After gaining Independence, Pakistan vigorously pursued bilateral relations with other Muslim countries[36] and made a wholehearted bid for leadership of the Muslim world, or at least for leadership in achieving its unity.[37] The Ali brothers had sought to project Pakistan as the natural leader of the Islamic world, in large part due to its large population and military strength.[38] A top ranking Muslim League leader, Khaliquzzaman, declared that Pakistan would bring together all Muslim countries into Islamistan – a pan-Islamic entity.[39] The USA, which did not approve of Pakistan's creation, was against this idea and British Prime Minister Clement Attlee voiced international opinion at the time by stating that he wished that India and Pakistan would re-unite, as opposed to the hoped-for unity of Muslim World.[40] Since most of the Arab world was undergoing a nationalist awakening at the time, there was little attraction in Pakistan's pan-Islamic aspirations.[41] Some of the Arab countries saw the 'Islamistan' project as a Pakistani attempt to dominate other Muslim states.[42] Pakistan vigorously championed the right of self-determination for Muslims around the world. Pakistan's efforts for the independence movements of Indonesia, Algeria, Tunisia, Morocco and Eritrea were significant and initially led to close ties between these countries and Pakistan.[43]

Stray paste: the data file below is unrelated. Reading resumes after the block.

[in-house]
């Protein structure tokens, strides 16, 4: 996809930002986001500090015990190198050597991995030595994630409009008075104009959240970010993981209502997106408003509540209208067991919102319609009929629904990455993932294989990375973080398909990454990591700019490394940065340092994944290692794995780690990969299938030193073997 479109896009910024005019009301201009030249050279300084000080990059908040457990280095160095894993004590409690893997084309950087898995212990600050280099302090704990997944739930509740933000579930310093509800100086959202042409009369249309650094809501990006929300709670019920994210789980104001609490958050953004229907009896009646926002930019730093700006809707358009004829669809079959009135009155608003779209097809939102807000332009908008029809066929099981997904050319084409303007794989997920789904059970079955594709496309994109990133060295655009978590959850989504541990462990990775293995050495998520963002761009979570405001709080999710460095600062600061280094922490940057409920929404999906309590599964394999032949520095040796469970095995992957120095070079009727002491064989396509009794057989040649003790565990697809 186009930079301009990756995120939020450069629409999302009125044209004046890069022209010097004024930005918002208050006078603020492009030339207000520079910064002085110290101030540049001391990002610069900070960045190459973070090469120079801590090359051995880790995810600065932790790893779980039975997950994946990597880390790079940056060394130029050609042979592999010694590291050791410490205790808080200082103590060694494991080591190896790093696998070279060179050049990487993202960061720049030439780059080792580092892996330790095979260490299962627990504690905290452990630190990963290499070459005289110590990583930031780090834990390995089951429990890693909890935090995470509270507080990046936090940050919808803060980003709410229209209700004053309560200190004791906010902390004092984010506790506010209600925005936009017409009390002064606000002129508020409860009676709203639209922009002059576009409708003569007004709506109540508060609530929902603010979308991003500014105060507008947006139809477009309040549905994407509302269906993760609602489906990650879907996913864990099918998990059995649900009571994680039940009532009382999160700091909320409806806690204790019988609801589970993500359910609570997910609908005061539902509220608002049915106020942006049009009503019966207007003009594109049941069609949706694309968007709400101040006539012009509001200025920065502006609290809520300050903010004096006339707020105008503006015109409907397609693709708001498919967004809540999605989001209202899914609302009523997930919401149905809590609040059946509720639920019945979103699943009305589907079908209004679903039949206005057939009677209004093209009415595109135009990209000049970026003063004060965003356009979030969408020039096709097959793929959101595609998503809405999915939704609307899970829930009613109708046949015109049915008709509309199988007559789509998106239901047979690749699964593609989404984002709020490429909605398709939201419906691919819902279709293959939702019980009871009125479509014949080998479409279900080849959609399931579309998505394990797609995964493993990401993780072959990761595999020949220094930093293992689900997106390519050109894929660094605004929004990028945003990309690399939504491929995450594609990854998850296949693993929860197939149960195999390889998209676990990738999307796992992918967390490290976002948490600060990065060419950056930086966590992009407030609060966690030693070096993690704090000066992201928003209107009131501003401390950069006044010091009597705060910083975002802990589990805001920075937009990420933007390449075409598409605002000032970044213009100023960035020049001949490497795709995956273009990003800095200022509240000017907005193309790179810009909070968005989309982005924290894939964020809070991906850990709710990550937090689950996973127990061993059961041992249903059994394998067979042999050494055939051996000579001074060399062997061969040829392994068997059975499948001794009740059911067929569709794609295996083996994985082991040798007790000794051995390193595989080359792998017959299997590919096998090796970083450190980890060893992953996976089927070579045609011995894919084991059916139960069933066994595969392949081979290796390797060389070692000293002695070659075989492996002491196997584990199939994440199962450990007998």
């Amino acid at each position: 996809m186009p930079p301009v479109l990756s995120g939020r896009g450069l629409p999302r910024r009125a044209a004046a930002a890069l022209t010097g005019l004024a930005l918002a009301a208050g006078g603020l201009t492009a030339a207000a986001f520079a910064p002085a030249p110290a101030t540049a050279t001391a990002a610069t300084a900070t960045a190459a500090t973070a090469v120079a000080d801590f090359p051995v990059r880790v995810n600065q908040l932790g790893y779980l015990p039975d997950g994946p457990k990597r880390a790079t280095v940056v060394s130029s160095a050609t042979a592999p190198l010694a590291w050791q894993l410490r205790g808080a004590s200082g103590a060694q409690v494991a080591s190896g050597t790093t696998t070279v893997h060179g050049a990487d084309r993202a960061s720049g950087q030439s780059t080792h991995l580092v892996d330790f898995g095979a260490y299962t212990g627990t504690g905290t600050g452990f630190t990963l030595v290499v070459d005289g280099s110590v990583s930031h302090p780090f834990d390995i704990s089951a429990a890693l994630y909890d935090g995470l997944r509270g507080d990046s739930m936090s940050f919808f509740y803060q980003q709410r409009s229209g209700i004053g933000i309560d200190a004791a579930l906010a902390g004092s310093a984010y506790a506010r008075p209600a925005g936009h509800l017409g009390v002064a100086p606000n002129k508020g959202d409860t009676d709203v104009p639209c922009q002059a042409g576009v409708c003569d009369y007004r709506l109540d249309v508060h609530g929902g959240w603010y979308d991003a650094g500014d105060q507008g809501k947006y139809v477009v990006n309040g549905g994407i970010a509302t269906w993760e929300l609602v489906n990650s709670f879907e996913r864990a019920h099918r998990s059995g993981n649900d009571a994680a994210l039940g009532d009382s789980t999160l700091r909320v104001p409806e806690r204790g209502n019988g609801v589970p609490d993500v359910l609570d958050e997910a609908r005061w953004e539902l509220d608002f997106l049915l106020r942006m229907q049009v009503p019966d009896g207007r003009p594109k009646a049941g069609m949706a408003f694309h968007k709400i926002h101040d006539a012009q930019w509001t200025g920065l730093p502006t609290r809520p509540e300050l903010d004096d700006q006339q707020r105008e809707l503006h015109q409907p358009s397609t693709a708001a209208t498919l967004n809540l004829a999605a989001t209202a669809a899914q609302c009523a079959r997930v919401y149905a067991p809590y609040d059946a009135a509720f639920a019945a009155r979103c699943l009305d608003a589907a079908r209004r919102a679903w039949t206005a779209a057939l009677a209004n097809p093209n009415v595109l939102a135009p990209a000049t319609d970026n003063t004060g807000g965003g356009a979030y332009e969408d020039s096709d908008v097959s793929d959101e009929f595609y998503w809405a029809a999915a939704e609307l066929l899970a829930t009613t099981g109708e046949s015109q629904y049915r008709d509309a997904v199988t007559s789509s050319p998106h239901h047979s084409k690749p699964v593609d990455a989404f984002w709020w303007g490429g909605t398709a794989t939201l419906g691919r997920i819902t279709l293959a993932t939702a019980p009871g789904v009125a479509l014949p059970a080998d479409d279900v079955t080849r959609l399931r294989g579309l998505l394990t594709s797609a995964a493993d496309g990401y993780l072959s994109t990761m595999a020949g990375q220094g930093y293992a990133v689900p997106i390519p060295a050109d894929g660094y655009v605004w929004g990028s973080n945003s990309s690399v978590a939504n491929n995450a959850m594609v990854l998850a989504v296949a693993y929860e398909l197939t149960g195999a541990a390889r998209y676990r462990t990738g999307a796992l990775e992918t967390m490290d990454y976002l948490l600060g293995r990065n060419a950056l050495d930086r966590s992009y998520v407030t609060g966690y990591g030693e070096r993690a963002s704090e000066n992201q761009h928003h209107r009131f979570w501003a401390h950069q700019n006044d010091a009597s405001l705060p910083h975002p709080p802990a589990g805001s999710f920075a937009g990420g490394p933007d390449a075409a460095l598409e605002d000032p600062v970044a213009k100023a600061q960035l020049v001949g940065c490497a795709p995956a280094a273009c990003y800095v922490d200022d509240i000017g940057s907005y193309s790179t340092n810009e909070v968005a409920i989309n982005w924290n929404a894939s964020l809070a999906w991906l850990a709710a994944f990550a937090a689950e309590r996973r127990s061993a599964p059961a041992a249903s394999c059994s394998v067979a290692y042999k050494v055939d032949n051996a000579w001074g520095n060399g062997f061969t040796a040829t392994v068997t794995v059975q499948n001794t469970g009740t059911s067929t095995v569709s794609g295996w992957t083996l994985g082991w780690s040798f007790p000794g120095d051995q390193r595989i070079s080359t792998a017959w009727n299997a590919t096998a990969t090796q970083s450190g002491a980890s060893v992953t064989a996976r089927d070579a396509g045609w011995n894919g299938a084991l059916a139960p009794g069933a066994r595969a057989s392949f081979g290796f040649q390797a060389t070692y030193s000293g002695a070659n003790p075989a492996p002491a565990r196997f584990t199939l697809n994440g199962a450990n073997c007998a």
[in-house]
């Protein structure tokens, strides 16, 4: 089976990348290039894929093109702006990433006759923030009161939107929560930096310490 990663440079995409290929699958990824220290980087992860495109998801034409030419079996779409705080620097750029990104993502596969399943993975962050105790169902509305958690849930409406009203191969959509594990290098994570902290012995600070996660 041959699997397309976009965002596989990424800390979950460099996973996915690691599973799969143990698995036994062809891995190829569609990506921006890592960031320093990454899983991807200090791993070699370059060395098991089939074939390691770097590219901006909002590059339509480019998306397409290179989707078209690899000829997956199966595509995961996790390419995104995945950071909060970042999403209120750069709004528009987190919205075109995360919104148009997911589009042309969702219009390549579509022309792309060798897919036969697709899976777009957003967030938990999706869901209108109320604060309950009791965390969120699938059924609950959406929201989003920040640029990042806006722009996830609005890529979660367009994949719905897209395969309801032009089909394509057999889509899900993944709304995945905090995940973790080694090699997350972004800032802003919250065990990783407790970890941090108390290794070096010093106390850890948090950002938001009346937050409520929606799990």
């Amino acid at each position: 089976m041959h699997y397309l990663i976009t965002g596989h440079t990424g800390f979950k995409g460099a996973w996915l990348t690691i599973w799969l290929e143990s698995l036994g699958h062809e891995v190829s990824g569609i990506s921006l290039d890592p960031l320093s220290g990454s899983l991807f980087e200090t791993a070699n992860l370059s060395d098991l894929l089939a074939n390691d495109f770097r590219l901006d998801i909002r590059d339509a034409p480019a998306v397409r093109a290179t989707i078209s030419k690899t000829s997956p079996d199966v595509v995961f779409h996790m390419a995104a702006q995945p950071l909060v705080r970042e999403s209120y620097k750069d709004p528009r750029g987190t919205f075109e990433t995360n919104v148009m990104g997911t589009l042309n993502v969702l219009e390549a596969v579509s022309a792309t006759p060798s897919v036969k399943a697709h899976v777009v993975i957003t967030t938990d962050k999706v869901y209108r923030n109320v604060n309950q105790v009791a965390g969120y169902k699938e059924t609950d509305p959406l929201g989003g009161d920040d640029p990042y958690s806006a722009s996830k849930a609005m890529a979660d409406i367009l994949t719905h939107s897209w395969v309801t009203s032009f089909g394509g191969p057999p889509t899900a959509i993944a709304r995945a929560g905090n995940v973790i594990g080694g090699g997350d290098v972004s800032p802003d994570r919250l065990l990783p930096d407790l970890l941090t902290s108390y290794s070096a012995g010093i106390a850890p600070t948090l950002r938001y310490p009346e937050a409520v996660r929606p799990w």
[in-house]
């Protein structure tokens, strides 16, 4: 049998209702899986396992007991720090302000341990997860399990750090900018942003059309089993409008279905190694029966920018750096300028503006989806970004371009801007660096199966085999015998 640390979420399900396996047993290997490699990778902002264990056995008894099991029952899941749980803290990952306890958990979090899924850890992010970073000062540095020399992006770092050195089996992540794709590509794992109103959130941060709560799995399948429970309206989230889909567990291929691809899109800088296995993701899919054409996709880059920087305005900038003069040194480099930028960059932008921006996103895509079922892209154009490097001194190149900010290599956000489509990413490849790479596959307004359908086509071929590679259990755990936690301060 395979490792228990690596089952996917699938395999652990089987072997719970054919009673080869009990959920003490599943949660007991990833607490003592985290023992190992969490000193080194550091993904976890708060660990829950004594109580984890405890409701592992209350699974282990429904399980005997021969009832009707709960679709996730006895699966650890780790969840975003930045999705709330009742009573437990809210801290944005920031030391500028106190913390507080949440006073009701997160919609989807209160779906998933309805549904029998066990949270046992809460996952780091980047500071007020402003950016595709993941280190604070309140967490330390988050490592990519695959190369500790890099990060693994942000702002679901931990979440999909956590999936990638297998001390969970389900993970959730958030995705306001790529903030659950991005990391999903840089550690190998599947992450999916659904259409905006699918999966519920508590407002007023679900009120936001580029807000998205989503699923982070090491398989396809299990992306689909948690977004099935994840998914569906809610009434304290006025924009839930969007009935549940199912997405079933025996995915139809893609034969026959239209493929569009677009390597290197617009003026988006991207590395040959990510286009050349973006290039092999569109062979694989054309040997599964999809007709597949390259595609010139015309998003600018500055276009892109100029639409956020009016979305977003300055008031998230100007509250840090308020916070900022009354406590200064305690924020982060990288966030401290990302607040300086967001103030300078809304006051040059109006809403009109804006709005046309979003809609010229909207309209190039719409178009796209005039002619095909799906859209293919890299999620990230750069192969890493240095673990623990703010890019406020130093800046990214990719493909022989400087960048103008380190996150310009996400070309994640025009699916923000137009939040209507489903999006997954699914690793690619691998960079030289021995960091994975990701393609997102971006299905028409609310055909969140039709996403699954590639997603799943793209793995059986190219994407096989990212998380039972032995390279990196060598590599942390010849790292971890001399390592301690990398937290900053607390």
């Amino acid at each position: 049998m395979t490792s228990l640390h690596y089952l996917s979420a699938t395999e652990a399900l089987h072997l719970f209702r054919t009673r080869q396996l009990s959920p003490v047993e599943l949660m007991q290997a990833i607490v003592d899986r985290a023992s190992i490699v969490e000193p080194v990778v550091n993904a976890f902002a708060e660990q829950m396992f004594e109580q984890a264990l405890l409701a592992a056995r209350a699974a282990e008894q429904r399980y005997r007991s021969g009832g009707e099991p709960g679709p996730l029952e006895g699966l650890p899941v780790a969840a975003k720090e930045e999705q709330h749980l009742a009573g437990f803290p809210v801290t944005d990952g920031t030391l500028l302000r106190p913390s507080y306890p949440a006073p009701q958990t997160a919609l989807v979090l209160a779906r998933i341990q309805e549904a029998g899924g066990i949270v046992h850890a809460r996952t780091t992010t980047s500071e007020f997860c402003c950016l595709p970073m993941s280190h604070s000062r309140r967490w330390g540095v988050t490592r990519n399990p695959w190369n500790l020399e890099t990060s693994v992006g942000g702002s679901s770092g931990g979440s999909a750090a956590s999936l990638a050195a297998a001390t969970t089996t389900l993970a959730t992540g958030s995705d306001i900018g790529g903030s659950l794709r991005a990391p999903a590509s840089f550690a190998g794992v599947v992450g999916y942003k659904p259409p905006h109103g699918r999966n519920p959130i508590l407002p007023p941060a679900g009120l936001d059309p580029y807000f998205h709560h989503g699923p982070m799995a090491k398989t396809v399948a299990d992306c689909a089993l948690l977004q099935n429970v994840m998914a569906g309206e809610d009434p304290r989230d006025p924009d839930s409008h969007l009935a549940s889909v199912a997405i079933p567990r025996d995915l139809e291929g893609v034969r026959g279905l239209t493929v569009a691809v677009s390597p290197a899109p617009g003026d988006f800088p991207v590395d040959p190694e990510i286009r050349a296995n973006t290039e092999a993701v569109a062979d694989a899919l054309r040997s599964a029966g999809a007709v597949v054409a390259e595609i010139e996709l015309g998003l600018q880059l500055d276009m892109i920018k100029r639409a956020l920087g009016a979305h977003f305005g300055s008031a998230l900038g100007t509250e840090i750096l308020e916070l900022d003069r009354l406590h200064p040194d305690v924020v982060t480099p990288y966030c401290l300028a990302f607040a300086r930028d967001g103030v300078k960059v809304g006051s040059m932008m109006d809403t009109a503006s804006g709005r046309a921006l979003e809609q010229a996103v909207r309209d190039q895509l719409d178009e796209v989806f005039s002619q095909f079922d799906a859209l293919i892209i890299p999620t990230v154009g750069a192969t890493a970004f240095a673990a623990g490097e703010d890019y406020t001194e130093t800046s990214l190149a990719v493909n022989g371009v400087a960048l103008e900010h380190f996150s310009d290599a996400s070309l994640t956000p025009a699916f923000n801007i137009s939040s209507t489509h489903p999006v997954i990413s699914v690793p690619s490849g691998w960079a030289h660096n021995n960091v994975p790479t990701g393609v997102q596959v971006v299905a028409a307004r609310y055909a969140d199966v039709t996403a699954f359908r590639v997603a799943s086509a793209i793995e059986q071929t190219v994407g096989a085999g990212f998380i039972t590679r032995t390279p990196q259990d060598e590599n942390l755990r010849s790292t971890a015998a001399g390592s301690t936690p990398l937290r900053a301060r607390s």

List of heads of state


From 1947 to 1956, Pakistan was a constitutional monarchy. The Pakistani monarch was the same person as the sovereign of the nations in the British Commonwealth of Nations.[44][29]

Portrait Name Birth Reign Death Consort Relationship with Predecessor(s) Royal House
King George VI LOC matpc.14736 (cleaned).jpg
George VI 14 December 1895 14 August 1947

6 February 1952
6 February 1952